Mauzy v. Mauzy

Annotate this Case

97 N.H. 514 (1952)


No. 4144.

Supreme Court of New Hampshire.

December 2, 1952.

*515 Hughes & Burns and Robert E. Hinchey (Mr. Hinchey orally), for the petitioner.

John W. Perkins and Everett P. Holland (Mr. Holland orally), for the petitionee.


After the petition for legal separation was filed in court and served on the husband, the court had jurisdiction of the parties and the subject matter (R. L., c. 339, ss. 4, 5) and had statutory authority to issue temporary orders of custody, allowance and restraint. R. L., c. 339, ss. 14, 25. The petitionee did not question the jurisdiction of the court and filed "no brief statement or special plea." Superior Court rule 21, 93 N. H. appendix. In effect he recognized the case as being in court, requested a continuance and thereby made a general appearance. See White v. White, 60 N. H. 210; anno. 81 A. L. R. 166. The fact that the petitionee did not file a formal appearance blank with the clerk of court does not change this result. He had the statutory right to appear without counsel if he chose to do so and could defend the petition for legal separation in his own behalf. R. L., c. 381, s. 1; Lamarre v. Lamarre, 84 N. H. 441, 444.

*516 Since the court acquired jurisdiction of the separation petition in the first instance, proceedings subsequent to the order for temporary allowance and custody were a continuation of the original litigation. Cowles v. Cowles, 80 N. H. 530; Bussey v. Bussey, 94 N. H. 328, 330. Jurisdiction of the original proceedings carried with it the authority to modify the original orders and to hear the case on its merits on such notice as was reasonable under the circumstances. Vezina v. Vezina, 95 N. H. 297; R. L., c. 339, s. 12. While the Trial Court has broad authority to determine the nature and extent of notice in matrimonial causes as the circumstances of the case may require (Chase v. Chase, 61 N. H. 123; R. L., c. 339, s. 8), notice and an opportunity to be heard on the merits cannot be denied altogether. Cf. Webster v. Webster, 95 N. H. 416; Restatement, Judgments, s. 6, comments (a), (f).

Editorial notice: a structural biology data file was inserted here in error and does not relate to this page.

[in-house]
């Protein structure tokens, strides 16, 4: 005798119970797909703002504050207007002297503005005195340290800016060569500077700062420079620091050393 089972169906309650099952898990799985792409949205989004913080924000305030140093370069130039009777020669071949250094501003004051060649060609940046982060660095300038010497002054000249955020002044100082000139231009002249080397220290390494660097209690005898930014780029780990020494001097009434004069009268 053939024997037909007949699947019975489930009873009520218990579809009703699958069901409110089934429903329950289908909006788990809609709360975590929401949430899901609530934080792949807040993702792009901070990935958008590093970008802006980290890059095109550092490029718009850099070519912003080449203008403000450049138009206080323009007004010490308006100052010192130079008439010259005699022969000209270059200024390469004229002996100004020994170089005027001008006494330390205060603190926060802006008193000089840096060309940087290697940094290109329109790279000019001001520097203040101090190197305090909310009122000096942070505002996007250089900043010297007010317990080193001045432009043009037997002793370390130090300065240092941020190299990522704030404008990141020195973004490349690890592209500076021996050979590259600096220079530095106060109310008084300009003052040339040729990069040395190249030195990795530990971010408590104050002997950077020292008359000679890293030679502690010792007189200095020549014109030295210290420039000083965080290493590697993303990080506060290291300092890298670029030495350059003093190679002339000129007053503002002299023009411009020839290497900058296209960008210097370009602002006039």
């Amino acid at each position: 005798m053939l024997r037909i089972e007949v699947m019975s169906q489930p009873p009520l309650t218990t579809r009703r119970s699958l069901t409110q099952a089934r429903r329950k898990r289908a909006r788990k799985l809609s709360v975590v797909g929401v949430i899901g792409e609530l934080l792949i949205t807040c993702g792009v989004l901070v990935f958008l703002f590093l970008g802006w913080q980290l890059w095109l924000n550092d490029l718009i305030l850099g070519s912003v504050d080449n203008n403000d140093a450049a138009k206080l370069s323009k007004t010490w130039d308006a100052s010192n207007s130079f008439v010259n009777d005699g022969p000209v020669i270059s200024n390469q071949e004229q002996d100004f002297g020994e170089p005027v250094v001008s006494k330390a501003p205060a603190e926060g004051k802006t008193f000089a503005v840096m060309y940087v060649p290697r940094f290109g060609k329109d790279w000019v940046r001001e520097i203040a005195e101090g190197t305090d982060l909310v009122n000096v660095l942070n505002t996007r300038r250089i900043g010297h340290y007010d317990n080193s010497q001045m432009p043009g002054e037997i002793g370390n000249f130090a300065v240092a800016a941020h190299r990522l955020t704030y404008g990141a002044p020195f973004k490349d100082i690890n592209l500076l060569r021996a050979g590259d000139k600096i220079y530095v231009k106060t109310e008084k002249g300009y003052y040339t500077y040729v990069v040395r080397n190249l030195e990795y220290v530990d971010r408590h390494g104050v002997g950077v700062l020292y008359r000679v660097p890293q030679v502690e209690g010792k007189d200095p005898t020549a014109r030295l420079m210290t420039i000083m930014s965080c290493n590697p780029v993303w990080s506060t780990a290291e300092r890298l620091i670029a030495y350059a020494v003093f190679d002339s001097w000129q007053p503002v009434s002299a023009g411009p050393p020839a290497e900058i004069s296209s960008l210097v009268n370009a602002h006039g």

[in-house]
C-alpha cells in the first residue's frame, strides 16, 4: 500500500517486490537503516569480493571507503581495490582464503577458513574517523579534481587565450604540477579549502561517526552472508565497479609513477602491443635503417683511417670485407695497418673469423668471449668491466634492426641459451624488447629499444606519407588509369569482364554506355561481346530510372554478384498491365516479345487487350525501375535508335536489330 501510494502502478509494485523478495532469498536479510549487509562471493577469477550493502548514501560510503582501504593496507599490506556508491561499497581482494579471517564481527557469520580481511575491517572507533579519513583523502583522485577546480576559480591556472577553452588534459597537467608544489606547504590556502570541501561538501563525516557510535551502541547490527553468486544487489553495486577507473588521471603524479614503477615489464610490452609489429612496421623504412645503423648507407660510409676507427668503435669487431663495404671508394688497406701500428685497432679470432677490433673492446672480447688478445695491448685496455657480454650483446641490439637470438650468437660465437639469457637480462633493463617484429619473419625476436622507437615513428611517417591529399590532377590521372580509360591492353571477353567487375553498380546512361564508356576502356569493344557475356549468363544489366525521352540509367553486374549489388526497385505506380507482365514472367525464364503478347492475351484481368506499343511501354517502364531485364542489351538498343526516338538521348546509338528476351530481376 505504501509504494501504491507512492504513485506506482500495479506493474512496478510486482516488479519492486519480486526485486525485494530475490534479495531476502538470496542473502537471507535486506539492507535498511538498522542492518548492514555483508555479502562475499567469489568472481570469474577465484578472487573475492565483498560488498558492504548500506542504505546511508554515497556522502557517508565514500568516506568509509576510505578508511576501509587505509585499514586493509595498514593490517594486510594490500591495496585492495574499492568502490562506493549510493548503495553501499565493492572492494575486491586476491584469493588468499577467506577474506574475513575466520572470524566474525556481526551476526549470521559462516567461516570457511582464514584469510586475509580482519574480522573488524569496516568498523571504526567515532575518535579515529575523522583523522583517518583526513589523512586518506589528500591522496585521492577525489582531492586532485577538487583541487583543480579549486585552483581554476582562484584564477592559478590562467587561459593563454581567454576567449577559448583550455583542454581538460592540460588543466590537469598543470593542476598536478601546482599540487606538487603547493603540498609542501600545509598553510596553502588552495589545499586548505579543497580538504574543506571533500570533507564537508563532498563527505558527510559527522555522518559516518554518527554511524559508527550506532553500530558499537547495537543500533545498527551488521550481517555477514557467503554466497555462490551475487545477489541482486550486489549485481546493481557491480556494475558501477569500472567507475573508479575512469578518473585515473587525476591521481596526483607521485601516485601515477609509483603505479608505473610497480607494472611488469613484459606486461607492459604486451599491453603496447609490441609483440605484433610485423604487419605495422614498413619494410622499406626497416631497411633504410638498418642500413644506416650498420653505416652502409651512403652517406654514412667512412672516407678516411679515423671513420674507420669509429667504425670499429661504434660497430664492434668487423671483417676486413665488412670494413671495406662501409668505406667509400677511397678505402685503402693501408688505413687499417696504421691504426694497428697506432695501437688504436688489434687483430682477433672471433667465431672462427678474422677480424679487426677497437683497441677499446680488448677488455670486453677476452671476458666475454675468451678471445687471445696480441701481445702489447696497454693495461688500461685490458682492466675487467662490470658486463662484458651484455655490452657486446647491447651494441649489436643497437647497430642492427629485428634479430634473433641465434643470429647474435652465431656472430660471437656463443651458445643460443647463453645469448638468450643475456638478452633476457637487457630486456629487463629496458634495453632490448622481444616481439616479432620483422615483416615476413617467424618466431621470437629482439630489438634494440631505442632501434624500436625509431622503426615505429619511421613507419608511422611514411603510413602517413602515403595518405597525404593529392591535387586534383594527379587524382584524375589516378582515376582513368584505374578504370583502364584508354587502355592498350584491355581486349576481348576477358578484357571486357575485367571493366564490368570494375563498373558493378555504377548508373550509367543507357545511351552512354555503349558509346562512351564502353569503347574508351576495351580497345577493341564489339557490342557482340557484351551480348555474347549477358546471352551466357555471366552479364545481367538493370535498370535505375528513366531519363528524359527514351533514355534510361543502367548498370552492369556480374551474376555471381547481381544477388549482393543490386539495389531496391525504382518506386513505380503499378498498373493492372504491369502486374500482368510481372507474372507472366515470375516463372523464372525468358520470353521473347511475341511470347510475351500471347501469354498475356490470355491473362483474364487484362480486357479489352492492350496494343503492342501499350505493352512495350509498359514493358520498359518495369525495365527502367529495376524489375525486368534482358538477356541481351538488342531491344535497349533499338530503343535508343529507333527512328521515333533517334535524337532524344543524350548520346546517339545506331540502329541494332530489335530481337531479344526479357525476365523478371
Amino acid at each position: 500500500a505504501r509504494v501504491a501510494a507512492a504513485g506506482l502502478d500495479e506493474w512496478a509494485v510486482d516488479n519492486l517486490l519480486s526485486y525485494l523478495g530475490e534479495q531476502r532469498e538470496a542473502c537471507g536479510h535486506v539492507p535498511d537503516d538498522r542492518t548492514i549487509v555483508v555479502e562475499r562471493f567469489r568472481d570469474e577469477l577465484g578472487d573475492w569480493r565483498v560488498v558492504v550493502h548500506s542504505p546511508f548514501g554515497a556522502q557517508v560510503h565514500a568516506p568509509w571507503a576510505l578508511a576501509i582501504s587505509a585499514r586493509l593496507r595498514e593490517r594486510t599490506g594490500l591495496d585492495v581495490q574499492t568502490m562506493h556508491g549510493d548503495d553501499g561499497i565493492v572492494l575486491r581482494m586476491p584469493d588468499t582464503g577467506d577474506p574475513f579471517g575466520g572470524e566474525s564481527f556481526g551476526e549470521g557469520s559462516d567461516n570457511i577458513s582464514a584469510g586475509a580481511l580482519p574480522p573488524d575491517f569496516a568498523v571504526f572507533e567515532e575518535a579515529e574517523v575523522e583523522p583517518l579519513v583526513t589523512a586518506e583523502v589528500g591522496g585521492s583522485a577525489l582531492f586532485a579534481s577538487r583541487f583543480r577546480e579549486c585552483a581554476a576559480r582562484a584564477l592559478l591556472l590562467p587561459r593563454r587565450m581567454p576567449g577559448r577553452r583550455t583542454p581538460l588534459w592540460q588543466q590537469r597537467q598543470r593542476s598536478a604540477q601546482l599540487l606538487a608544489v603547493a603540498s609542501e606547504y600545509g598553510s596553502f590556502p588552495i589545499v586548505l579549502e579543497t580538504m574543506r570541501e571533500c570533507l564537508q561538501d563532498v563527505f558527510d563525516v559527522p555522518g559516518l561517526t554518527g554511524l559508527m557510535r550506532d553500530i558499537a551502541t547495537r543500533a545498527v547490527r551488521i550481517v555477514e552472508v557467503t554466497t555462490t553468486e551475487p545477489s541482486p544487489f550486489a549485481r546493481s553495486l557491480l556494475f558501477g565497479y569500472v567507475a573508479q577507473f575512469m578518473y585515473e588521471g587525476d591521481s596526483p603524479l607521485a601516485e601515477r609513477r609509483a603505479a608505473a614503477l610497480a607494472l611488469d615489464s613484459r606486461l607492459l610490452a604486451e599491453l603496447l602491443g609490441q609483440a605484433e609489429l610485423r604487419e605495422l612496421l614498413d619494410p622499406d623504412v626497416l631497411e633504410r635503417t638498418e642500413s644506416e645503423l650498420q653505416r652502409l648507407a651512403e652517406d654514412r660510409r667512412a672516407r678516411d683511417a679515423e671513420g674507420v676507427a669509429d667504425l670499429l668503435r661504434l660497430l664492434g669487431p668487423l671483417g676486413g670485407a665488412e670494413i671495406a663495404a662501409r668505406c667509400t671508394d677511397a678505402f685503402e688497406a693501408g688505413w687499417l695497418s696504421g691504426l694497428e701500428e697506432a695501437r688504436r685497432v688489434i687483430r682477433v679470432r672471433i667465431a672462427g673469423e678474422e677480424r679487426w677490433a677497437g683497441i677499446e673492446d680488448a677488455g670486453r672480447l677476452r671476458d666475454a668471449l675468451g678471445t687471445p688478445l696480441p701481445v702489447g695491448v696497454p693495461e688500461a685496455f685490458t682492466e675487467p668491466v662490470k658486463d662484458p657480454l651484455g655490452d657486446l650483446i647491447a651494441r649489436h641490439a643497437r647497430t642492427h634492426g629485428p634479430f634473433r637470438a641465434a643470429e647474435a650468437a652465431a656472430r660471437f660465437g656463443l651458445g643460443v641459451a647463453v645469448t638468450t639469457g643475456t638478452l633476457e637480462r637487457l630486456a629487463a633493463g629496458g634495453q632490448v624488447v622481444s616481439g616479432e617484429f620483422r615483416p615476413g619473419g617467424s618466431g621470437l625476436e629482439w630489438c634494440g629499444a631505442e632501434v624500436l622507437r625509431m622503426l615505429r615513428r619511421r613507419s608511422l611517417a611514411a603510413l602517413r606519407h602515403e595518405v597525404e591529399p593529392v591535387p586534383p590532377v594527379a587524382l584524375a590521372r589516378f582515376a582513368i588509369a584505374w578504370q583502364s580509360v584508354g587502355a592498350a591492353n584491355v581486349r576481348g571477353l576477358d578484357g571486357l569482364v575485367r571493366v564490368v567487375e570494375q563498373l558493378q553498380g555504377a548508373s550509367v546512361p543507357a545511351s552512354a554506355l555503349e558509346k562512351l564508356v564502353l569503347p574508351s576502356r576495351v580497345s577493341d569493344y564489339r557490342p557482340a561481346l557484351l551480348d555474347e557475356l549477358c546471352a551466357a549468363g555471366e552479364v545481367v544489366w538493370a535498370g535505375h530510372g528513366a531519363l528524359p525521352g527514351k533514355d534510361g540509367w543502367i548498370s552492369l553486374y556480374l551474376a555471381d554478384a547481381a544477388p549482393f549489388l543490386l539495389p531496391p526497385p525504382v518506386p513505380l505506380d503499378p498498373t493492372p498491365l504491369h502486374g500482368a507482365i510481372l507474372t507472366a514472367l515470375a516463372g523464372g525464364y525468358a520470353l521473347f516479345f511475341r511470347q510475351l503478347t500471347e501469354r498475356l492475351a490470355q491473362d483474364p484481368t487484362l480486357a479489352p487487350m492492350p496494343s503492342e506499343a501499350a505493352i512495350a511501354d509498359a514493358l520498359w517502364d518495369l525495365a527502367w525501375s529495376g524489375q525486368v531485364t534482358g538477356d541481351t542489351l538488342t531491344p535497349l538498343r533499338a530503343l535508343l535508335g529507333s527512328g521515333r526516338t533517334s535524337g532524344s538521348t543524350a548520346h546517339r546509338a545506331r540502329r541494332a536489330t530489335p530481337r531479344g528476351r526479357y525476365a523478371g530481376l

Whether the dismissal without prejudice of the petition for legal separation (Easter v. Easter, 75 N. H. 270) for lack of prosecution by the petitioner (Superior Court rule 132, 93 N. H. appendix) calls for notice to the opposing party is a relatively minor aspect of this case. Assuming, without deciding, that it was not necessary (3 Nelson, Divorce and Annulment (2d ed.) s. 27.02) we are faced with the proposition that the hearing on the merits was held without notice to the petitionee. While personal service such as would give jurisdiction in a new proceeding was not required, some reasonable notice of the hearing on the merits was a requisite to a final judgment issued under the continuing jurisdiction of the court. Hubley v. Goodwin, 90 N. H. 54, 56; anno. 168 A. L. R. 232. Although the petitionee made no objection to the temporary orders of the court, this was not inconsistent with his right to notice and an opportunity to be heard on the merits. R. L., c. 390, s. 14; I Merrill, Notice (1952), ss. 523, 531.

The petitionee, at the present time appearing by counsel, now argues only that "the petitionee is entitled to his day in court and to reasonable notice as to when that day shall be." For that purpose the decree of legal separation is vacated and the order is

Exception sustained.

All concurred.